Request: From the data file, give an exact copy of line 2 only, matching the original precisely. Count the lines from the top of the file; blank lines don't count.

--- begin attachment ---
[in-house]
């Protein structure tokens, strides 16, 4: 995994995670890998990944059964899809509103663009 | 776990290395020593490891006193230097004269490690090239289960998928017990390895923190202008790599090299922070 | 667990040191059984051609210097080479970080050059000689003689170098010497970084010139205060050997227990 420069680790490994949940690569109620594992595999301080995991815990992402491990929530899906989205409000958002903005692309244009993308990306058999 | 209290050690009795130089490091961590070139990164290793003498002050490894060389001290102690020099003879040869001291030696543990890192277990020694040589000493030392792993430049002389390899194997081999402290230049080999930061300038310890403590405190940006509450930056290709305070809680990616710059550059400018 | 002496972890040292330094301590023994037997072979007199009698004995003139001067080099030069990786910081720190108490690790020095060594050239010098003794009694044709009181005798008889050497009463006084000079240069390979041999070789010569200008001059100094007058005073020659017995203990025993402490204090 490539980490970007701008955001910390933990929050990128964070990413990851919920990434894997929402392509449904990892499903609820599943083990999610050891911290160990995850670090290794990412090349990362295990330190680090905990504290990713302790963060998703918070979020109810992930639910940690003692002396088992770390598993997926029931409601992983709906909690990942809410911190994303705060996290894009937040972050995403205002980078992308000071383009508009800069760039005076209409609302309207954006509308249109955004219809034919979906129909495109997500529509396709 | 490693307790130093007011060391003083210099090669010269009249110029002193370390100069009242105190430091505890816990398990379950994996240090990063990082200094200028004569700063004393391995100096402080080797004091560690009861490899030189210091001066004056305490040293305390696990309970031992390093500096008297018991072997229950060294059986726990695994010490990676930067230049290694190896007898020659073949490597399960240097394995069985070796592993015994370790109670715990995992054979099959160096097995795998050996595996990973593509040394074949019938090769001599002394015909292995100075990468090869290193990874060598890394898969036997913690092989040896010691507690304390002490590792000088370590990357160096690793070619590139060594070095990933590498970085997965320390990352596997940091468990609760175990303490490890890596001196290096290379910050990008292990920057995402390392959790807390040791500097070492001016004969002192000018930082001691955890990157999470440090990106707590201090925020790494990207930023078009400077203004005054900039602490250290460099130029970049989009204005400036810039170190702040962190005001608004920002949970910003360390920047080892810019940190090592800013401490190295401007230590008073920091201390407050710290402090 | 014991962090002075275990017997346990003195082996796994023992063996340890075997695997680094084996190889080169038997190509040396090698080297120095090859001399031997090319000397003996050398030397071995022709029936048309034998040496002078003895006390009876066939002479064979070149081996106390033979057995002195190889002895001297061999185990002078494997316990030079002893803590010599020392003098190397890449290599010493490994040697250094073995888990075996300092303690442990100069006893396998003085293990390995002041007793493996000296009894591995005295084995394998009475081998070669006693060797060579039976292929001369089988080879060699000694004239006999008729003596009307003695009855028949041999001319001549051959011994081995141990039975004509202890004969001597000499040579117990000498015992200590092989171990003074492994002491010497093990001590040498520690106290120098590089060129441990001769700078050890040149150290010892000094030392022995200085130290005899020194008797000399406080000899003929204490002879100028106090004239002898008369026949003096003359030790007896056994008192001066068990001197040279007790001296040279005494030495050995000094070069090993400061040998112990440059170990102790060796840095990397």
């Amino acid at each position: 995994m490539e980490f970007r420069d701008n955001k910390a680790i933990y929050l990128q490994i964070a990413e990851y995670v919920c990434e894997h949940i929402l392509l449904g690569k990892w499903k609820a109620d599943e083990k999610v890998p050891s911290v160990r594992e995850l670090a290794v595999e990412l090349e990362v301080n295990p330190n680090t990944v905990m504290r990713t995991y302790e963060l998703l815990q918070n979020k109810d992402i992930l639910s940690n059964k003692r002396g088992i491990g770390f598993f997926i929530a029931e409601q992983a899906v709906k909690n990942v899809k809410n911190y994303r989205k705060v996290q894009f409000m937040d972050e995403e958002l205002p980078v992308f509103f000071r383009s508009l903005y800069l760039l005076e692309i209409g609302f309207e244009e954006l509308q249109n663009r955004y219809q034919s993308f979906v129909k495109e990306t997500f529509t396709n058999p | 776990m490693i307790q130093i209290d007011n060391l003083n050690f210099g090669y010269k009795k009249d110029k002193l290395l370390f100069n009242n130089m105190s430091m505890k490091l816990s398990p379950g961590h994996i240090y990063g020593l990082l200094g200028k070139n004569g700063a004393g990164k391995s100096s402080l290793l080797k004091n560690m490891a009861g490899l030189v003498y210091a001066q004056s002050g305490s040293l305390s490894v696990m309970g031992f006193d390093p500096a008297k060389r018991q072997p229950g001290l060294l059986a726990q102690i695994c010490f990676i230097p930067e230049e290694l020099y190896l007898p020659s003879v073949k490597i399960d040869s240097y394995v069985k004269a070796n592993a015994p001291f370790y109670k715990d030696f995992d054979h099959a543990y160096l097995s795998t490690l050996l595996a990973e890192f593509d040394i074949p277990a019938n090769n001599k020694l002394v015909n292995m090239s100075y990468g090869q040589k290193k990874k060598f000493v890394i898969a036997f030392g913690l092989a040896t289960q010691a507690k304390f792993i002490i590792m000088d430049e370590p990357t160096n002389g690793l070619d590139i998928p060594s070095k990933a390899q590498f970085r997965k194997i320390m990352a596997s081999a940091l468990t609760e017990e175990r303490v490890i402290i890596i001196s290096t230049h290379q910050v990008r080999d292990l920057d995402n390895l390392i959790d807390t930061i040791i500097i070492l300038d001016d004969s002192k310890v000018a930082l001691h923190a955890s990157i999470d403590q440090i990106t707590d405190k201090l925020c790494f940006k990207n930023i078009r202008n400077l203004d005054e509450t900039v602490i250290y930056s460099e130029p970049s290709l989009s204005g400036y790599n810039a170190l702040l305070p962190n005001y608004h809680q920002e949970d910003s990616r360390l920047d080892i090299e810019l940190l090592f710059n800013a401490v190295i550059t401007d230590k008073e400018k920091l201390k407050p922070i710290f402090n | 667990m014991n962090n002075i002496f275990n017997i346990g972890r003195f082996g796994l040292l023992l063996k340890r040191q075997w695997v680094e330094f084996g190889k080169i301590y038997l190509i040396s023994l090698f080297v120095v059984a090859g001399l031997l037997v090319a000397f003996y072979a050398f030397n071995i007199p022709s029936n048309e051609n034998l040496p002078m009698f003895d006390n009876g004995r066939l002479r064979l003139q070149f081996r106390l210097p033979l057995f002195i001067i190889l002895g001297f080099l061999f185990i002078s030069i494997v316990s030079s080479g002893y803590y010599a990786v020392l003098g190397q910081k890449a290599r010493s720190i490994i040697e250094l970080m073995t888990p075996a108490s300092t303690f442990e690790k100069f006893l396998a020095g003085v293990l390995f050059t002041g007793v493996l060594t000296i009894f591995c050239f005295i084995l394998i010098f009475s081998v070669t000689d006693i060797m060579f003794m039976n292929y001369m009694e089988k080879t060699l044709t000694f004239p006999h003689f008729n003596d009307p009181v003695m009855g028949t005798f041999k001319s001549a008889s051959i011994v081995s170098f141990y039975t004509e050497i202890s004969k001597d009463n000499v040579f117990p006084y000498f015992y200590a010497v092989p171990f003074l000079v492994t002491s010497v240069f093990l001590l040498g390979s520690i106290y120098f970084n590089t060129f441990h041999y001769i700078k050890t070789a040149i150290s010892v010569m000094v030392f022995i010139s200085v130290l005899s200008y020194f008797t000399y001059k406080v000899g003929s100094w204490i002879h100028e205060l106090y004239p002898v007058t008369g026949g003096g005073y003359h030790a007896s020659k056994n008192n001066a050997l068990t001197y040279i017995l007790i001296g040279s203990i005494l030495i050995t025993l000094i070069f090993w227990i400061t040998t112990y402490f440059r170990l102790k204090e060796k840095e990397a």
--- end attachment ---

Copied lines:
């Protein structure tokens, strides 16, 4: 995994995670890998990944059964899809509103663009 | 776990290395020593490891006193230097004269490690090239289960998928017990390895923190202008790599090299922070 | 667990040191059984051609210097080479970080050059000689003689170098010497970084010139205060050997227990 420069680790490994949940690569109620594992595999301080995991815990992402491990929530899906989205409000958002903005692309244009993308990306058999 | 209290050690009795130089490091961590070139990164290793003498002050490894060389001290102690020099003879040869001291030696543990890192277990020694040589000493030392792993430049002389390899194997081999402290230049080999930061300038310890403590405190940006509450930056290709305070809680990616710059550059400018 | 002496972890040292330094301590023994037997072979007199009698004995003139001067080099030069990786910081720190108490690790020095060594050239010098003794009694044709009181005798008889050497009463006084000079240069390979041999070789010569200008001059100094007058005073020659017995203990025993402490204090 490539980490970007701008955001910390933990929050990128964070990413990851919920990434894997929402392509449904990892499903609820599943083990999610050891911290160990995850670090290794990412090349990362295990330190680090905990504290990713302790963060998703918070979020109810992930639910940690003692002396088992770390598993997926029931409601992983709906909690990942809410911190994303705060996290894009937040972050995403205002980078992308000071383009508009800069760039005076209409609302309207954006509308249109955004219809034919979906129909495109997500529509396709 | 490693307790130093007011060391003083210099090669010269009249110029002193370390100069009242105190430091505890816990398990379950994996240090990063990082200094200028004569700063004393391995100096402080080797004091560690009861490899030189210091001066004056305490040293305390696990309970031992390093500096008297018991072997229950060294059986726990695994010490990676930067230049290694190896007898020659073949490597399960240097394995069985070796592993015994370790109670715990995992054979099959160096097995795998050996595996990973593509040394074949019938090769001599002394015909292995100075990468090869290193990874060598890394898969036997913690092989040896010691507690304390002490590792000088370590990357160096690793070619590139060594070095990933590498970085997965320390990352596997940091468990609760175990303490490890890596001196290096290379910050990008292990920057995402390392959790807390040791500097070492001016004969002192000018930082001691955890990157999470440090990106707590201090925020790494990207930023078009400077203004005054900039602490250290460099130029970049989009204005400036810039170190702040962190005001608004920002949970910003360390920047080892810019940190090592800013401490190295401007230590008073920091201390407050710290402090 | 014991962090002075275990017997346990003195082996796994023992063996340890075997695997680094084996190889080169038997190509040396090698080297120095090859001399031997090319000397003996050398030397071995022709029936048309034998040496002078003895006390009876066939002479064979070149081996106390033979057995002195190889002895001297061999185990002078494997316990030079002893803590010599020392003098190397890449290599010493490994040697250094073995888990075996300092303690442990100069006893396998003085293990390995002041007793493996000296009894591995005295084995394998009475081998070669006693060797060579039976292929001369089988080879060699000694004239006999008729003596009307003695009855028949041999001319001549051959011994081995141990039975004509202890004969001597000499040579117990000498015992200590092989171990003074492994002491010497093990001590040498520690106290120098590089060129441990001769700078050890040149150290010892000094030392022995200085130290005899020194008797000399406080000899003929204490002879100028106090004239002898008369026949003096003359030790007896056994008192001066068990001197040279007790001296040279005494030495050995000094070069090993400061040998112990440059170990102790060796840095990397």